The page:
As though I need to say it, Clarkson hasn’t lost a league game at home since November 11, 2006, a span of 22 games. Will it matter that school is on spring break this week? Maybe a little bit. What will matter more is the fact that Colgate clearly refuses to be bullied on Cheel ice.
“If history is any indication … and not just this year, but whenever we play them … it’s [going to be] a tight game,” summed Roll.
No. 7 Yale @ No. 2 Princeton
â€¢ Season series: 3-0-0, Princeton; 6-2 @ Yale (10/26, nc), 4-3 @ Yale (1/11), 4-2 @ Princeton (2/9)
â€¢ Last two seasons: 3-2-0, Princeton
â€¢ Last four meetings at Princeton: 2-2-0
Princeton is in a unique position, having never weathered one of those finicky bye weeks. The Tigers weren’t exactly purring along last time we caught up with them; they had just dropped both North Country games, surrendering their shot at the regular-season title, but escaped to the Garden State with second place all the same.
In regards to the week off, coach Guy Gadowsky — the odds-on Coach of the Year — said “you can never really tell until you get going” how your team will perform. “I haven’t figured out the formula yet,” he quipped.
The aforementioned junior Jubinville will probably take Player of the Year honors as well, having led his surprising squad with 10 goals and 21 assists against the rest of the league. Classmate Brett Wilson actually led the Stripes in goals, however, with 13 league goals in the full complement of games.
Senior Mike Moore has been everything Gadowsky could ever hope for in a defenseman and a captain, leading his younger D-corps by example with four goals and 16 ECAC points and absolutely shut-down play in his own end.
Zane Kalemba emerged as Princeton’s number-one netminder this year. The sophomore played in 19 league games and posted a 2.43 GAA with a .913 save percentage.
While the two Ivies have evolved since they last ran into each other over a month ago, Gadowsky still values the game tape from their previous matchups.
“We can always learn from looking at it,” he said.
Up the coast, Yale is building a bit of momentum following three straight wins over Rensselaer — a 3-0 shutout to conclude the First Season (as it were), followed by consecutive 3-2 overtime playoff wins.
The sandwiched game, the first of the playoffs, was especially encouraging to coach Keith Allain and the Blue.
“One of the untold stories [of that triple-OT win] is that we had enough depth to roll four lines” deep into the extra sessions, said Allain.
Against an overmatched Engineers team, the Bulldogs effectively stifled what little offensive potential RPI had available. The ‘Tute only got 68 shots — in over 230 minutes — on Yale goalie Alec Richards.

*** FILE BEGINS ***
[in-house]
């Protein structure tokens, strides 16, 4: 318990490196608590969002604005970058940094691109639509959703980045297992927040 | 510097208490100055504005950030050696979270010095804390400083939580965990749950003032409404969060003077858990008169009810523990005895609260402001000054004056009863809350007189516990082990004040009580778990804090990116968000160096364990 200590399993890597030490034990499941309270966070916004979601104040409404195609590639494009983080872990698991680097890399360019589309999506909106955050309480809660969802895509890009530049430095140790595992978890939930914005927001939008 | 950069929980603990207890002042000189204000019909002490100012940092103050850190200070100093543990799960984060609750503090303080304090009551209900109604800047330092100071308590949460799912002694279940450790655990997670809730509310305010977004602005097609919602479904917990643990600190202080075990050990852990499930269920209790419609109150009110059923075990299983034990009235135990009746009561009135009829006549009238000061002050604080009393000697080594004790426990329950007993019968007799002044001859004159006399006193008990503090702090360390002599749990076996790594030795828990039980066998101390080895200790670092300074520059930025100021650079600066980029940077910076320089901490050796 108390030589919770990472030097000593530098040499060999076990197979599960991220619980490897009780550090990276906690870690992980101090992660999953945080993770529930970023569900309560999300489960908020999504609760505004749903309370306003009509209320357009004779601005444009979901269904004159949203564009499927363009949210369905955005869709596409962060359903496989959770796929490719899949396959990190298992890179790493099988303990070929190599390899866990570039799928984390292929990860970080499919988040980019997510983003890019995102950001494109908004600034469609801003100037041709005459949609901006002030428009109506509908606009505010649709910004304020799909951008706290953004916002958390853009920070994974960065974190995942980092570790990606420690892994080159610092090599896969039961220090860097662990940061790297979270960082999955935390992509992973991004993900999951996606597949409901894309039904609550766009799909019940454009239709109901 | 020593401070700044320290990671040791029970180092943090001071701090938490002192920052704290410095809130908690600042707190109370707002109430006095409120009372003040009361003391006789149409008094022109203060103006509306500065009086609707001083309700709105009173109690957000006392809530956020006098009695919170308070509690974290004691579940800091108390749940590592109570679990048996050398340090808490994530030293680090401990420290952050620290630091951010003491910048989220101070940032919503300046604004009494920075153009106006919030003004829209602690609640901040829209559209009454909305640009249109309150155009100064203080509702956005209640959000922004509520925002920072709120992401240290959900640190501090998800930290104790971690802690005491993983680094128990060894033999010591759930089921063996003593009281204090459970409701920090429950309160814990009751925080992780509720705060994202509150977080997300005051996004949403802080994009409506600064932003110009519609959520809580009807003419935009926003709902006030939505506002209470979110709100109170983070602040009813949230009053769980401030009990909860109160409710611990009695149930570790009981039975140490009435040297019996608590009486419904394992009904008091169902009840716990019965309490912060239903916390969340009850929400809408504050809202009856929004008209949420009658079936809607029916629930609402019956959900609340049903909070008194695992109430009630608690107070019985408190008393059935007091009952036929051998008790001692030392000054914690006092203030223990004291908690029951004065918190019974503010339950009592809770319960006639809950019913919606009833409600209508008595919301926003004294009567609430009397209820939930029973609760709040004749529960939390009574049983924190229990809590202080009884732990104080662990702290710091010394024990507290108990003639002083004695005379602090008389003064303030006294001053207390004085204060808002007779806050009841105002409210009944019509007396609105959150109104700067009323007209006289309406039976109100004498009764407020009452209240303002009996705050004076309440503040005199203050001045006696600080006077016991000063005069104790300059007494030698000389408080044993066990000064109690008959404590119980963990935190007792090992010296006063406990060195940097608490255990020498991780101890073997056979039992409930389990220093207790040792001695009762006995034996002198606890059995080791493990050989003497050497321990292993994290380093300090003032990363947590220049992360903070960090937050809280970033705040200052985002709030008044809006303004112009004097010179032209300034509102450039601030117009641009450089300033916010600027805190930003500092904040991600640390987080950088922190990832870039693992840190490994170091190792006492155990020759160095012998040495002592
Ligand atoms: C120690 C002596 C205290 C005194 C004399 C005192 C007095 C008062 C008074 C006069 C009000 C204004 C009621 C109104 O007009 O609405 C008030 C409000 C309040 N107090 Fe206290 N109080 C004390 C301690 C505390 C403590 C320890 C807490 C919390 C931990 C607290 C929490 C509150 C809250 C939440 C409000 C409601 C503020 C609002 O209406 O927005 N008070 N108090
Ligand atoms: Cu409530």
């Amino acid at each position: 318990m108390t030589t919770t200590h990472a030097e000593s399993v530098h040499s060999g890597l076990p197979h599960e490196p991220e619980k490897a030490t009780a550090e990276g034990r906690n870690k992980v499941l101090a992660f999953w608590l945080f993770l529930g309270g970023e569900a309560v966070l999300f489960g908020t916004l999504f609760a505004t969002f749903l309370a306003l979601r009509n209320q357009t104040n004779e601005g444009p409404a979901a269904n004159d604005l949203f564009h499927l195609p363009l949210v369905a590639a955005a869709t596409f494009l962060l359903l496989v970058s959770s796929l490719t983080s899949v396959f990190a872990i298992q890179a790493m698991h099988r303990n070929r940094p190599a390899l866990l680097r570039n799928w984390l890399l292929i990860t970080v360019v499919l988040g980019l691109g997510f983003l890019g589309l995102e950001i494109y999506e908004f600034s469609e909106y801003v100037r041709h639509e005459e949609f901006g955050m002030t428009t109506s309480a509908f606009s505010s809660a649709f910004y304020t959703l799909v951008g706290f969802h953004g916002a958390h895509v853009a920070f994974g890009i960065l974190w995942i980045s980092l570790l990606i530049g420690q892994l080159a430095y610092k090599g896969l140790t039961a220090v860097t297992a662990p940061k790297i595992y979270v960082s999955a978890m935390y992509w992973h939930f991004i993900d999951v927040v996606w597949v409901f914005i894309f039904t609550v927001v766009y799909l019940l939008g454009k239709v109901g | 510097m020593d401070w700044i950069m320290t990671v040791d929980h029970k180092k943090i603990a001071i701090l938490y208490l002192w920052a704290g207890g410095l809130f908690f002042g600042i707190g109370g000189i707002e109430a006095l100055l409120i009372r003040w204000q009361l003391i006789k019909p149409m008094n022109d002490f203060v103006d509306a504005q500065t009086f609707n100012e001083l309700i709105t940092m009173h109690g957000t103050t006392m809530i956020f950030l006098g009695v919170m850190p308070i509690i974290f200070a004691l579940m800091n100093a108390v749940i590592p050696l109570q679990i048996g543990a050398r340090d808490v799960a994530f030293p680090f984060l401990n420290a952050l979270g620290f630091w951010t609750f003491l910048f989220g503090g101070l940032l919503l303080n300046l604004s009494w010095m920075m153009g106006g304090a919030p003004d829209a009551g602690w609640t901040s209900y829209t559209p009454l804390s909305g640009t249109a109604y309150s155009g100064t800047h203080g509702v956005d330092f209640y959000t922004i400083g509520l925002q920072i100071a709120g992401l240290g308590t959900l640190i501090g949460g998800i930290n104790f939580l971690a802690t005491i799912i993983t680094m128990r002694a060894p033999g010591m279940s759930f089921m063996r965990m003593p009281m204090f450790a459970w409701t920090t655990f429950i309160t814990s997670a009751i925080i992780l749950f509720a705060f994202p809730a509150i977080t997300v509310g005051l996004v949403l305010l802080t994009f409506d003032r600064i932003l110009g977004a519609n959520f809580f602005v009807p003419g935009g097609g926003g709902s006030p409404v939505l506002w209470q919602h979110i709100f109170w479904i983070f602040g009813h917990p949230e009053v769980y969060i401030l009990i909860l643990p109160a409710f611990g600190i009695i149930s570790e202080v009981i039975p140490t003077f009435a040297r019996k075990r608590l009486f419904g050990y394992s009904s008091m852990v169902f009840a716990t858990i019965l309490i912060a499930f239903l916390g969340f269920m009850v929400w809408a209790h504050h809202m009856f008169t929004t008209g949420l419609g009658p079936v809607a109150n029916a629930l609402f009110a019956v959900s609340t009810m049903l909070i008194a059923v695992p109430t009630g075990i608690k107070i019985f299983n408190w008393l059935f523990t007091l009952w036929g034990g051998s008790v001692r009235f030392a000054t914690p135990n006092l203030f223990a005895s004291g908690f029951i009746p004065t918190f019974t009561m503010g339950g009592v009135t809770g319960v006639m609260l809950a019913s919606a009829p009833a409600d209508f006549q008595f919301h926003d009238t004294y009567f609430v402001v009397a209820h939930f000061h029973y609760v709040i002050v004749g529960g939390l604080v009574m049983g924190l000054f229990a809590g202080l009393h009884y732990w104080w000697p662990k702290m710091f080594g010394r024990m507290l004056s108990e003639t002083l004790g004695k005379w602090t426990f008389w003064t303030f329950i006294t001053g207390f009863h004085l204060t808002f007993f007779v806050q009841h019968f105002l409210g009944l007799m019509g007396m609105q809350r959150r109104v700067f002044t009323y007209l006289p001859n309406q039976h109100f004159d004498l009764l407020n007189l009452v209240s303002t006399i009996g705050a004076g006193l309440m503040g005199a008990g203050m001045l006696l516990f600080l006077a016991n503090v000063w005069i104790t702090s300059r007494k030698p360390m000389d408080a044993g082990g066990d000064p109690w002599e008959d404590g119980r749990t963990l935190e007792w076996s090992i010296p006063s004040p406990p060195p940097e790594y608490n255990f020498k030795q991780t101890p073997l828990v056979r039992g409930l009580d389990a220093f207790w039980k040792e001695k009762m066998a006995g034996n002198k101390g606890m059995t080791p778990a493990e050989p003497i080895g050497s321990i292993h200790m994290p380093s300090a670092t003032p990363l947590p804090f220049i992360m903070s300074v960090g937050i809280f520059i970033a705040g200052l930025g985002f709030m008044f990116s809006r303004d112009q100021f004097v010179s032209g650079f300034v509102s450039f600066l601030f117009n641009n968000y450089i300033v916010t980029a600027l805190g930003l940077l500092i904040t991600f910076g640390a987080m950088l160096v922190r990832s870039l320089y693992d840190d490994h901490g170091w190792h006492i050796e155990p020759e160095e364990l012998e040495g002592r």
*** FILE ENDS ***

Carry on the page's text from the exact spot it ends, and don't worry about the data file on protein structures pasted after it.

“The last two weekends, we’ve done really well defensively,” confirmed the former Eli ‘keeper Allain.
Flying beneath the radar of popular consciousness are Yale freshmen Broc Little and Denny Kearney. The tandem combined for 11 goals and 17 assists in league play, while second-year forwards Sean Backman and Mark Arcobello have attracted much of the oppositions’ focus after stellar freshman campaigns. The sophs haven’t slowed up much despite the attention, scoring 19 and 16 EC’ points, respectively.
Richards has suddenly taken the reins in New Haven, or so it appears. After Billy Blase started 20 league games in the regular season, Richards has now played three straight. Perhaps Allain likes Richards’ playoff experience, maybe Blase has had a mid-practice meltdown, who knows. It wouldn’t surprise me much if Blase started in ‘Jersey Friday night.
In the second round of the playoffs, with both teams needing to advance to continue their seasons, there is still more here to stir the pot. When it comes to Princeton, Harvard, and Yale, there are massive intangible quantities of Ivy pride at stake. This isn’t lost on these coaches, even a relative outsider like Gadowsky.
“It’s ECAC playoffs for sure, but every time the Ivies match up, there’s a little something extra in the air. It’s unspoken, but it’s there.”
No. 6 Quinnipiac @ No. 3 Harvard
â€¢ Season series: 1-0-1, Harvard; 3-3 @ QU (1/4), 4-1 @ Harvard (2/16)
â€¢ Last two seasons: 2-0-2, Harvard
â€¢ Last three meetings at Harvard: 3-0-0, Harvard
The Harvard Crimson positively flew into the bye week as one of the hottest teams in the nation, having won seven of nine (with one tie) and eight of 11. All of this came immediately following a nine-game winless grind, and catapulted the Cambridge club into third place with 22 in the books.